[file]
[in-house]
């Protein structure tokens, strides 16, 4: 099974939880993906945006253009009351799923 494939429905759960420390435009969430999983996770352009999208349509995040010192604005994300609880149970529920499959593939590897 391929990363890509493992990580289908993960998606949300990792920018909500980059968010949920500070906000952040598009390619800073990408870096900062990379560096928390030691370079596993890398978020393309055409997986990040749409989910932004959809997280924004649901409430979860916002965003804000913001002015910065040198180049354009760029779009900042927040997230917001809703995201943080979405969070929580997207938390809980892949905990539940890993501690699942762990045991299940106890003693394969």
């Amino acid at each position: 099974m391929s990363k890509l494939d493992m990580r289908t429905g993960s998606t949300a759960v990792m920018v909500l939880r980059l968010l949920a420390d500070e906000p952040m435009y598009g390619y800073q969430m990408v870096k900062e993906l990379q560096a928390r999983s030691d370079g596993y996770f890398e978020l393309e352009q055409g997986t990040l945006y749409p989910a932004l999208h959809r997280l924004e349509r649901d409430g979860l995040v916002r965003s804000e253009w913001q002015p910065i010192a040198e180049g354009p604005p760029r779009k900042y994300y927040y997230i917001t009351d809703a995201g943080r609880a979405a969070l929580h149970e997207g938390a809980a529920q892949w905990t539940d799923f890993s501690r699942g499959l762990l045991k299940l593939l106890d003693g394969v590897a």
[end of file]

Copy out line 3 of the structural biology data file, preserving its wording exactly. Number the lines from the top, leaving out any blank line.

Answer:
């Amino acid at each position: 099974m391929s990363k890509l494939d493992m990580r289908t429905g993960s998606t949300a759960v990792m920018v909500l939880r980059l968010l949920a420390d500070e906000p952040m435009y598009g390619y800073q969430m990408v870096k900062e993906l990379q560096a928390r999983s030691d370079g596993y996770f890398e978020l393309e352009q055409g997986t990040l945006y749409p989910a932004l999208h959809r997280l924004e349509r649901d409430g979860l995040v916002r965003s804000e253009w913001q002015p910065i010192a040198e180049g354009p604005p760029r779009k900042y994300y927040y997230i917001t009351d809703a995201g943080r609880a979405a969070l929580h149970e997207g938390a809980a529920q892949w905990t539940d799923f890993s501690r699942g499959l762990l045991k299940l593939l106890d003693g394969v590897a």